Top Stories of 2020: ACES Questioned
California is ramping up a $140 million plan to screen many of the state’s children for adverse childhood experiences, often referred to as ACES. The idea was borne of a landmark study from the 1990s that traced several negative life outcomes in adulthood to trauma endured in childhood. But
We Can Reduce Childhood Toxic Stress without ACEs Screening
In a recent article in The Imprint, Karen de Sá and Nadra Nittle reviewed arguments for and against universal pediatric screening for adverse childhood experiences, or ACEs, in California. They noted that California Surgeon General Nadine Burke Harris, who has led the push for this plan, recognizes the serious concerns of critics but does not hear alternative proposals from them that might achieve her important goal of reducing toxic stress among children.
California is rolling out widespread screening for adverse childhood experiences. Critics question the science, and the consequences, behind that plan.
Mentoring Presents a Real Opportunity in Addressing Childhood Trauma
In the late 1990s, the Centers for Disease Control and Prevention (CDC) and Kaiser Permanente published a landmark study showing that adverse childhood experiences (ACEs) can have a long-lasting negative impact on a person’s overall health and well-being as they enter adulthood.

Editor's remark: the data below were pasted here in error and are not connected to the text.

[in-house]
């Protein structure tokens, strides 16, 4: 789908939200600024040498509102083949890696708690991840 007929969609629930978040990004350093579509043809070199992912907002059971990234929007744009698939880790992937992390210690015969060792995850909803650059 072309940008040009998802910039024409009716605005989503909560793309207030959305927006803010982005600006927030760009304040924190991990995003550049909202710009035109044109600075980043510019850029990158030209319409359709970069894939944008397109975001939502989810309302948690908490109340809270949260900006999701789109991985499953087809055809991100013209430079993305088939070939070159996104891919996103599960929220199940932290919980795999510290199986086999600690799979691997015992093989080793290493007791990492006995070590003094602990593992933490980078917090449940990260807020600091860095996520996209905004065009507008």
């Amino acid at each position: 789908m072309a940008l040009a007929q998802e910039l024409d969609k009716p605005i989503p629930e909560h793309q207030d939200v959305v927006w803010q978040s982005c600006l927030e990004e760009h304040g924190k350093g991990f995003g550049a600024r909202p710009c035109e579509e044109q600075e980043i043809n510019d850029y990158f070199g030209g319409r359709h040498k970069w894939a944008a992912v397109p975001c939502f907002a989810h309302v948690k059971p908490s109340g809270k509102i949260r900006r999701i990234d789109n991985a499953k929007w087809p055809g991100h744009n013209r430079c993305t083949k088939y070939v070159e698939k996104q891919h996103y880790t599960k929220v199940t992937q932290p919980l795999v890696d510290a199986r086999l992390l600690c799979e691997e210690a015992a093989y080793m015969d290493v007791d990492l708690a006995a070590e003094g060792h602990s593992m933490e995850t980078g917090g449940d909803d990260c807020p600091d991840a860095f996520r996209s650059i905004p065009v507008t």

New Report Links Adverse Childhood Experience to Leading Causes of Death
Earlier this week a report released by the Centers for Disease Control and Prevention (CDC) linked Adverse Childhood Experiences (ACEs) to several leading causes of death in the country, including heart disease, cancer, respiratory disease, diabetes and suicide.
Kaiser Permanente Investing Millions to Advance Research on Adverse Childhood Experiences
Last week Kaiser Permanente announced it would invest $2.75 million in research to mitigate the effects of adverse childhood experiences. Kaiser Permanente conducted the original study with the Centers for Disease Control and those findings were published in 1998 linking childhood trauma and poor health outcomes later in life dubbed adverse childhood experiences, commonly referred to as ACEs.
California Governor Names Nadine Burke Harris as State’s First-Ever Surgeon General
California Gov. Gavin Newsom (D) named pediatrician Dr. Nadine Burke Harris, a pioneer in the study of adverse childhood experiences (ACEs), as the state’s first surgeon general on Monday. Burke Harris is the founder of the San Francisco-based clinic Center for Youth Wellness, serving as its CEO for the past six years.
What Gavin Newsom Might Mean for California’s Child Welfare System
As expected, Gavin Newsom (D) was elected as governor of California on a Tuesday night by a relatively large margin over Republican candidate John Cox. Many in the advocacy community are now waiting to see what his election will mean for children’s issues in the state, including the child welfare field.
Youth Advocates Eye 2020 for Revolution on Children’s Mental Health in California
There are about 6 million children enrolled in California’s Medicaid program. And although every single one of them is eligible for mental health screening and services, only four of every 100 received even one mental health visit last year.